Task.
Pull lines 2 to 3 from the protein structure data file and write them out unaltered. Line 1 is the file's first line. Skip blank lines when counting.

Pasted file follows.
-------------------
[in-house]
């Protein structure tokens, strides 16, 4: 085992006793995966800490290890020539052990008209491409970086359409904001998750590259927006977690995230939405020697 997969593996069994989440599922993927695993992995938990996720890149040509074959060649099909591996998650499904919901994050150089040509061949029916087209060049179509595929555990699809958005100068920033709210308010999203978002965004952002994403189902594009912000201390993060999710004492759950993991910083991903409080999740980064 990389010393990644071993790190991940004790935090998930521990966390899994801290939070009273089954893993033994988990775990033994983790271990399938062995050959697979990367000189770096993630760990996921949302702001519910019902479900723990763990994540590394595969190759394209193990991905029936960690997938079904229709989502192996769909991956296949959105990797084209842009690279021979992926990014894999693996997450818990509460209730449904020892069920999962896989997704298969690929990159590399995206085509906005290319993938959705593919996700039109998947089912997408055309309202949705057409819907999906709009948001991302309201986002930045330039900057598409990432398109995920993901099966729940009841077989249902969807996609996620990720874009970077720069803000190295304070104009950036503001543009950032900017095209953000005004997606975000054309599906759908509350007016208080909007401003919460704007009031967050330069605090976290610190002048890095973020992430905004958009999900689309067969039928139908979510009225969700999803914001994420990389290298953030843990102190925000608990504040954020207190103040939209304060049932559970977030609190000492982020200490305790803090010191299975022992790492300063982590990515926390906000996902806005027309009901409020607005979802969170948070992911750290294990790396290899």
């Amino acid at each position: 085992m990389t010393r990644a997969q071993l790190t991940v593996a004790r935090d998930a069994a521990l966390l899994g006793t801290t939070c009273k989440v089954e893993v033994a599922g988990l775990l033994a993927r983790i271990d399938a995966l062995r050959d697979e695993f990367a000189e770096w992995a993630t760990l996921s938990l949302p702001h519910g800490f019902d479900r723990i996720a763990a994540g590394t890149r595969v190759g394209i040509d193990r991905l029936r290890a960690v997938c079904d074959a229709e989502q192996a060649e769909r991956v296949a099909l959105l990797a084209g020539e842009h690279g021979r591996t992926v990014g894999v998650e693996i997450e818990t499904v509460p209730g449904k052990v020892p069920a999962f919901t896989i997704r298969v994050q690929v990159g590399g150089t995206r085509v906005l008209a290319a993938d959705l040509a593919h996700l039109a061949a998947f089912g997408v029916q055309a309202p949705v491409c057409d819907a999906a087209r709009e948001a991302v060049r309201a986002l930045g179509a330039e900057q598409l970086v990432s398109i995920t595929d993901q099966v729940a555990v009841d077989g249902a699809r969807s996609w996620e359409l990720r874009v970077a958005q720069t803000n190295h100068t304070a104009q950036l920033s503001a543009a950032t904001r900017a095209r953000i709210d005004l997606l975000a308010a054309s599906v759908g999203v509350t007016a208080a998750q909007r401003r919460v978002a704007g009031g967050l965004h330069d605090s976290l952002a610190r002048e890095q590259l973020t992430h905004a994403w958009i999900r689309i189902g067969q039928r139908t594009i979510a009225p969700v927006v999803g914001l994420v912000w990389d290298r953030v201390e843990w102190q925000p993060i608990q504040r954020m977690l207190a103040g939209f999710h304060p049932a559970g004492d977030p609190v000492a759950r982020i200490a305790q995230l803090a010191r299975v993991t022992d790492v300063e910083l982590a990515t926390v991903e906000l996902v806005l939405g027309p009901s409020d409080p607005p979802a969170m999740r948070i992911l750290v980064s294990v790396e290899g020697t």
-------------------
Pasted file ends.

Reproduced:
């Protein structure tokens, strides 16, 4: 085992006793995966800490290890020539052990008209491409970086359409904001998750590259927006977690995230939405020697 997969593996069994989440599922993927695993992995938990996720890149040509074959060649099909591996998650499904919901994050150089040509061949029916087209060049179509595929555990699809958005100068920033709210308010999203978002965004952002994403189902594009912000201390993060999710004492759950993991910083991903409080999740980064 990389010393990644071993790190991940004790935090998930521990966390899994801290939070009273089954893993033994988990775990033994983790271990399938062995050959697979990367000189770096993630760990996921949302702001519910019902479900723990763990994540590394595969190759394209193990991905029936960690997938079904229709989502192996769909991956296949959105990797084209842009690279021979992926990014894999693996997450818990509460209730449904020892069920999962896989997704298969690929990159590399995206085509906005290319993938959705593919996700039109998947089912997408055309309202949705057409819907999906709009948001991302309201986002930045330039900057598409990432398109995920993901099966729940009841077989249902969807996609996620990720874009970077720069803000190295304070104009950036503001543009950032900017095209953000005004997606975000054309599906759908509350007016208080909007401003919460704007009031967050330069605090976290610190002048890095973020992430905004958009999900689309067969039928139908979510009225969700999803914001994420990389290298953030843990102190925000608990504040954020207190103040939209304060049932559970977030609190000492982020200490305790803090010191299975022992790492300063982590990515926390906000996902806005027309009901409020607005979802969170948070992911750290294990790396290899």
């Amino acid at each position: 085992m990389t010393r990644a997969q071993l790190t991940v593996a004790r935090d998930a069994a521990l966390l899994g006793t801290t939070c009273k989440v089954e893993v033994a599922g988990l775990l033994a993927r983790i271990d399938a995966l062995r050959d697979e695993f990367a000189e770096w992995a993630t760990l996921s938990l949302p702001h519910g800490f019902d479900r723990i996720a763990a994540g590394t890149r595969v190759g394209i040509d193990r991905l029936r290890a960690v997938c079904d074959a229709e989502q192996a060649e769909r991956v296949a099909l959105l990797a084209g020539e842009h690279g021979r591996t992926v990014g894999v998650e693996i997450e818990t499904v509460p209730g449904k052990v020892p069920a999962f919901t896989i997704r298969v994050q690929v990159g590399g150089t995206r085509v906005l008209a290319a993938d959705l040509a593919h996700l039109a061949a998947f089912g997408v029916q055309a309202p949705v491409c057409d819907a999906a087209r709009e948001a991302v060049r309201a986002l930045g179509a330039e900057q598409l970086v990432s398109i995920t595929d993901q099966v729940a555990v009841d077989g249902a699809r969807s996609w996620e359409l990720r874009v970077a958005q720069t803000n190295h100068t304070a104009q950036l920033s503001a543009a950032t904001r900017a095209r953000i709210d005004l997606l975000a308010a054309s599906v759908g999203v509350t007016a208080a998750q909007r401003r919460v978002a704007g009031g967050l965004h330069d605090s976290l952002a610190r002048e890095q590259l973020t992430h905004a994403w958009i999900r689309i189902g067969q039928r139908t594009i979510a009225p969700v927006v999803g914001l994420v912000w990389d290298r953030v201390e843990w102190q925000p993060i608990q504040r954020m977690l207190a103040g939209f999710h304060p049932a559970g004492d977030p609190v000492a759950r982020i200490a305790q995230l803090a010191r299975v993991t022992d790492v300063e910083l982590a990515t926390v991903e906000l996902v806005l939405g027309p009901s409020d409080p607005p979802a969170m999740r948070i992911l750290v980064s294990v790396e290899g020697t």